They have also been advised not to travel abroad.

“As the situation in Italy and the travel ban imposed by the US on continental Europe show, the global position is moving so fast that official government advice is no longer adequate enough to safeguard our staff.

“We therefore strongly advise AGAINST travelling anywhere abroad.

“Many areas may not be categorised as at risk now, but it is possible they will be by the time you get back, which will necessitate a 14-day quarantine – assuming of course you can get back.”

Staff who ignore the Mail’s advice and “as a direct result are unable to return to the UK and work as usual” will have this treated as unpaid leave or holiday, they were told.

Mirror, Express and Star

Reach, publisher of the Mirror, Express and Star newspapers has said it is preparing and revising its contingency plans “as the situation develops”.

A message to staff today from chief executive Jim Mullen said there were no confirmed cases of Covid-19 in the business, but staff were reminded to self-isolate for seven days if they have symptoms, per government advice.

“We know our role as trusted source of news in times of crisis,” said Mullen. “We know people are searching for information and advice.

“Our whole purpose is about getting news to our readers and customers no matter what the circumstances we face.”

Mullen said responding to the virus is the executive team’s priority.

This included planning alternative work arrangements in case offices need to be closed and restricting non-essential international travel.

“We are also working through cover should a significant number of employees are unable to work due to ANY IMPACT OF SELF ISOLATING,” said Mullen.

He added: “We are not at the peak yet and it is important that reactions and actions are proportionate and timely. This is going to be with us for a while.

“We continue to test and strengthen our business continuity plans which will ensure we are in a good space when it peaks.”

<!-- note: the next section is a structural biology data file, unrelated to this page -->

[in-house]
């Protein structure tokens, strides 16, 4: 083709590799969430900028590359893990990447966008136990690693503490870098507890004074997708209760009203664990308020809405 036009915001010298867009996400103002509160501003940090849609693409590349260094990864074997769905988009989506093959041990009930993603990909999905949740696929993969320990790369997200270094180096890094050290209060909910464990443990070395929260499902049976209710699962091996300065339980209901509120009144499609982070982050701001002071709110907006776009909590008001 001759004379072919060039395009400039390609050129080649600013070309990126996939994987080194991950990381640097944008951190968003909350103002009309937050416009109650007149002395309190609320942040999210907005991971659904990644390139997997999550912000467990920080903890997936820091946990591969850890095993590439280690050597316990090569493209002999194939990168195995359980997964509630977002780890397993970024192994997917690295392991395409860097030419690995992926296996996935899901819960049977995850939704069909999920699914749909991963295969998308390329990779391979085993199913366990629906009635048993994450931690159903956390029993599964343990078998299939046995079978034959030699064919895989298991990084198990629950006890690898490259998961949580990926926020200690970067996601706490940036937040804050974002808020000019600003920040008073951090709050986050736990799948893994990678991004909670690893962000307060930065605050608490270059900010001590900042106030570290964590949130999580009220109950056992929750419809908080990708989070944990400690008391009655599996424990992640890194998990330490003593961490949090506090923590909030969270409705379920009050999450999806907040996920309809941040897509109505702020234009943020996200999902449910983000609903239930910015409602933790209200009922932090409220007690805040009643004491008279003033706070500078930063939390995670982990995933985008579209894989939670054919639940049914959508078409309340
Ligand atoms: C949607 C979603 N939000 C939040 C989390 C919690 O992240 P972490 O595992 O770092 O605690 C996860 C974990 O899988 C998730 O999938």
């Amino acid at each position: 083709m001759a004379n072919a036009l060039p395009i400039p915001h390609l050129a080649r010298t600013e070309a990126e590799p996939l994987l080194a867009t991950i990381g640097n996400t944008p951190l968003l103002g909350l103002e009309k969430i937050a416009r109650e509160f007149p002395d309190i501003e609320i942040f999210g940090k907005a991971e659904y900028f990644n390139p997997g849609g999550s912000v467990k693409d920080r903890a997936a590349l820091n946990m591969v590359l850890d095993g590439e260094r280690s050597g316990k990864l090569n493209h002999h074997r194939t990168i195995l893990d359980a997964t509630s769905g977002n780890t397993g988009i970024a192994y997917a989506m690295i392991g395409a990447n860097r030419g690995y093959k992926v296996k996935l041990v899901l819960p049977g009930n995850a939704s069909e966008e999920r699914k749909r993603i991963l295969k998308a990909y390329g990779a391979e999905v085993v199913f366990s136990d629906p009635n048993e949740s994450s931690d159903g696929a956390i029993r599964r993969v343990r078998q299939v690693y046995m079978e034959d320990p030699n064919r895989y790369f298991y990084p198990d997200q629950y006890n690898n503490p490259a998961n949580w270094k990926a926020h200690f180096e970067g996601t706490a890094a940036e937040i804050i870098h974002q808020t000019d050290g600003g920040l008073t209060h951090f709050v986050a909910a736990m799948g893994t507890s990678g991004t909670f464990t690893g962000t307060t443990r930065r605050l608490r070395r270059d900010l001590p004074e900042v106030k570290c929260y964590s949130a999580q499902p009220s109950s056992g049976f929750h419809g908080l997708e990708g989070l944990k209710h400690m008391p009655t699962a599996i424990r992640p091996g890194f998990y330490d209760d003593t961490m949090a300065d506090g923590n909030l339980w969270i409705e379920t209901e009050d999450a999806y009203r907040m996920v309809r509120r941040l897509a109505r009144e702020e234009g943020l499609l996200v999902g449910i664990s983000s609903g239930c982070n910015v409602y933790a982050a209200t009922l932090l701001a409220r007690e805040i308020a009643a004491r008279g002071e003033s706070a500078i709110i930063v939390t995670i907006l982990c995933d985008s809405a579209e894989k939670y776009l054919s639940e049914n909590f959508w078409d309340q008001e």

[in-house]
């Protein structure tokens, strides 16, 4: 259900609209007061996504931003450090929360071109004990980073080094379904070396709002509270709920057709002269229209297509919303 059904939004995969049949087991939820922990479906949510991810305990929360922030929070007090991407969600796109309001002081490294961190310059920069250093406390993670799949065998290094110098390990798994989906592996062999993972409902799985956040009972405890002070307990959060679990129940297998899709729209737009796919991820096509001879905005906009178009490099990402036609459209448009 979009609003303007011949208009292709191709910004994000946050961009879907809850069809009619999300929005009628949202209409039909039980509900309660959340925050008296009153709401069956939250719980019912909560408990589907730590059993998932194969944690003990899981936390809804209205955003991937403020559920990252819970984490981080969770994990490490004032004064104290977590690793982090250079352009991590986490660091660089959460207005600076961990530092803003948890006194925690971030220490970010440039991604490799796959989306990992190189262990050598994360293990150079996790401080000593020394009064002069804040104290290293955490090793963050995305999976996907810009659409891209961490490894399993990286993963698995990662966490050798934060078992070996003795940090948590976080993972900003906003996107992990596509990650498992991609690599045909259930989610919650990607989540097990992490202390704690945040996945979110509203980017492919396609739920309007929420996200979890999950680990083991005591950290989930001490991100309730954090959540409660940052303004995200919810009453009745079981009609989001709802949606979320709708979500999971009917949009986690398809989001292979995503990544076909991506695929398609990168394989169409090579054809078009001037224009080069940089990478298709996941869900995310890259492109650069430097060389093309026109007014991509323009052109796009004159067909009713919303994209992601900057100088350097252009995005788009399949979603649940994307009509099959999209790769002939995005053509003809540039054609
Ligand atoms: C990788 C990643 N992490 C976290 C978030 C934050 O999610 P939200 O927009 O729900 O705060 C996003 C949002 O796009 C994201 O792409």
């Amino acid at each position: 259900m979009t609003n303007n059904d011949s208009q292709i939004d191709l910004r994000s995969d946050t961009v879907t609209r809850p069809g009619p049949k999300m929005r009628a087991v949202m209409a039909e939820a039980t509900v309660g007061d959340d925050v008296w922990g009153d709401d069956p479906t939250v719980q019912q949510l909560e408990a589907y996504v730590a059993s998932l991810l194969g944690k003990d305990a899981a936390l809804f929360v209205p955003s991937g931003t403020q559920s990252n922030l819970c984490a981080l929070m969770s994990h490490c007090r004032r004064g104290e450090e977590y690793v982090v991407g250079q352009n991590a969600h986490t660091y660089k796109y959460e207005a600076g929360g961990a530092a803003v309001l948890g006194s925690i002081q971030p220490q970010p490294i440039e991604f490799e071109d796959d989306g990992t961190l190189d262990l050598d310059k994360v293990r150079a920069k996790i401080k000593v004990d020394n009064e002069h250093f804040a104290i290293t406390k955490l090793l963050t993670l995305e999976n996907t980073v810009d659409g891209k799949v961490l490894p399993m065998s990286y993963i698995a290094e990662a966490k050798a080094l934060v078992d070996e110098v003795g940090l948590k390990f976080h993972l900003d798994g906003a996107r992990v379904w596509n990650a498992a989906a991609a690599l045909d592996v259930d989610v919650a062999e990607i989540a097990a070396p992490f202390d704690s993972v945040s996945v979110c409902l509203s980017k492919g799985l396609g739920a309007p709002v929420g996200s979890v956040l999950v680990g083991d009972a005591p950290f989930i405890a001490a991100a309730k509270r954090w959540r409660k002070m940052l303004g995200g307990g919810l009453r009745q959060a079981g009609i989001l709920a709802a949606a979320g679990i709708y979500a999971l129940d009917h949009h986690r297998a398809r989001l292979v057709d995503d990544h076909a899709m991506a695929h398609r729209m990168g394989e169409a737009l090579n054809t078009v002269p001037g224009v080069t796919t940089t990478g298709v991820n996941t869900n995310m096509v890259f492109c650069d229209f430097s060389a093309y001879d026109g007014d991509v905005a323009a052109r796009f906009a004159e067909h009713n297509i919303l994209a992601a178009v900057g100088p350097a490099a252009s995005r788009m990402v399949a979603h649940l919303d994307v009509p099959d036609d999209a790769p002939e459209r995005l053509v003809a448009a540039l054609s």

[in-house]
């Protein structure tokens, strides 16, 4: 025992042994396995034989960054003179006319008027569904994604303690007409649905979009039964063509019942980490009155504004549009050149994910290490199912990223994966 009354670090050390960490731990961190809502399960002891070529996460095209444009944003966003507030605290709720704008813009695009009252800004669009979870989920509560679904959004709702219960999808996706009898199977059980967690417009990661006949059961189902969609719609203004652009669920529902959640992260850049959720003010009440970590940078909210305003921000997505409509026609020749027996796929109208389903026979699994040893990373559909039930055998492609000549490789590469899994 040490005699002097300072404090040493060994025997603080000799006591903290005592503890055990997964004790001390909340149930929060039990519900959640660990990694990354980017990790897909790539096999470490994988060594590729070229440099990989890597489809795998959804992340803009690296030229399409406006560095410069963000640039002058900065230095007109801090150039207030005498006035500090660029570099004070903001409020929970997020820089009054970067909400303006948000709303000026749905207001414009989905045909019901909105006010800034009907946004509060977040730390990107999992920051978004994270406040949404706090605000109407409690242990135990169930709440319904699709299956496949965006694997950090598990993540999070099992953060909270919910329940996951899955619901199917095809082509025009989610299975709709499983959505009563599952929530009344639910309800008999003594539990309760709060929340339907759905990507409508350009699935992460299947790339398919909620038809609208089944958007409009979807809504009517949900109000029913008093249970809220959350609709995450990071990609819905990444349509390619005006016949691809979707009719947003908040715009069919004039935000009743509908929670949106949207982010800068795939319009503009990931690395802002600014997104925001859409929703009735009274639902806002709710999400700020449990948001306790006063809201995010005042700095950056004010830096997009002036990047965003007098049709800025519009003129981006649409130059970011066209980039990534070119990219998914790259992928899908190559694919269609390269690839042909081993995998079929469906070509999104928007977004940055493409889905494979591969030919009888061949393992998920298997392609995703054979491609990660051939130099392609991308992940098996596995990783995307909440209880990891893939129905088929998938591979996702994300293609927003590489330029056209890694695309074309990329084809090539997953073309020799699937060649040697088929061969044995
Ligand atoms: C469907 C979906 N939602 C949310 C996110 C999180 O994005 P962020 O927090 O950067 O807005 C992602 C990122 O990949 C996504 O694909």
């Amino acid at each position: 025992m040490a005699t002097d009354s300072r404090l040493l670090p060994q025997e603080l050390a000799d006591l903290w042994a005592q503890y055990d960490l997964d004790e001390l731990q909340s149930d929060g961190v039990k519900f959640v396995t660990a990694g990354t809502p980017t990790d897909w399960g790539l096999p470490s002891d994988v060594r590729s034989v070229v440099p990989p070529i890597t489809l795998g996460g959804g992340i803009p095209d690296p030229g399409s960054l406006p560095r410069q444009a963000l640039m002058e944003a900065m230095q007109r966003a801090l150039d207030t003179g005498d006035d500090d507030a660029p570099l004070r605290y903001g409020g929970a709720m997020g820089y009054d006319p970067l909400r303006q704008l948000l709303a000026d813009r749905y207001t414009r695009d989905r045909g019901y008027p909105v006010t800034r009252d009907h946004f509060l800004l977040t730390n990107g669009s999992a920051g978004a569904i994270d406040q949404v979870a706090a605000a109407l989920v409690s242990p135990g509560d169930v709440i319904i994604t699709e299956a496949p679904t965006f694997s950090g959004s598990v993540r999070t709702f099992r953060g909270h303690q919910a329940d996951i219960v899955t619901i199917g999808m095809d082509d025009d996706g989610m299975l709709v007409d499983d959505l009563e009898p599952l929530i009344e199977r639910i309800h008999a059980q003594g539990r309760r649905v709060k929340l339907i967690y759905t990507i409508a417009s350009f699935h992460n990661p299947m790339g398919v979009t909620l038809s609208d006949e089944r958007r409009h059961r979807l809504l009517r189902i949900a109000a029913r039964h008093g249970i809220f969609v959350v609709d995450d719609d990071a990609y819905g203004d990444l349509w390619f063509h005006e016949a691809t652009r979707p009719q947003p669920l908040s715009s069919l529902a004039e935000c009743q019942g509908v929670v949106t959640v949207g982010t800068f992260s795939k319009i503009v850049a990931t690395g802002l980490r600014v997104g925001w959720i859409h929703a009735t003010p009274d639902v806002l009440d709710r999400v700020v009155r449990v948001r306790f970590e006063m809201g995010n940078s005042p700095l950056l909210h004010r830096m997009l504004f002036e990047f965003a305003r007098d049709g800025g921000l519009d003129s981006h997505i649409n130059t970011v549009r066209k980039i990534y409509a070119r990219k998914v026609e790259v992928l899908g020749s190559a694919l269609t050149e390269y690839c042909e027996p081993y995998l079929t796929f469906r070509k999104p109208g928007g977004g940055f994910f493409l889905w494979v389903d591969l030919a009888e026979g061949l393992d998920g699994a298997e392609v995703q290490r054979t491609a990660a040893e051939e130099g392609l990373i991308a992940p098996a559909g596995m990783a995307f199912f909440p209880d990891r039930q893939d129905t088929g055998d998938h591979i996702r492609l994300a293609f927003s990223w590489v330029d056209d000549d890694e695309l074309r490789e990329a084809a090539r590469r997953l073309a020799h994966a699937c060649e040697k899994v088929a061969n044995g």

Signing off his message to staff, Mullen said: “I still believe our future is bright, yes we have some challenges to navigate through but so has every generation that has been responsible for our titles and brands through our history.

“This is our challenge and I know that we have the team that can do this.”

Tortoise suspends ‘Thinkins’

Elsewhere, Tortoise has suspended its “Thinkins”, meetings where members share their thoughts on topics, over the coronavirus.

In a note to members, the slow news outfit said it would postpone Thinkins for four weeks, which includes its first anniversary party.

A number of news outfits have made their coronavirus content free to access, in the spirit of sharing key public health information.

Healthcare trade title the Health Service Journal has said its coronavirus coverage will be free to view.

Reuters is also offering key Covid-19 briefings from the World Health Organisation to media customers free of charge within its Connect service.

Sue Brooks, head of agency strategy for Reuters, said: “Reuters fuels the news ecosystem. As such, our role is even more important during times of global uncertainty, when misinformation abounds.

“We hope that by offering our media clients free, broadcast-quality footage from arguably the most important briefings in the world right now, we are helping them deliver trusted, timely information to their audiences.”

Picture: FT/Finola McDonnell/Twitter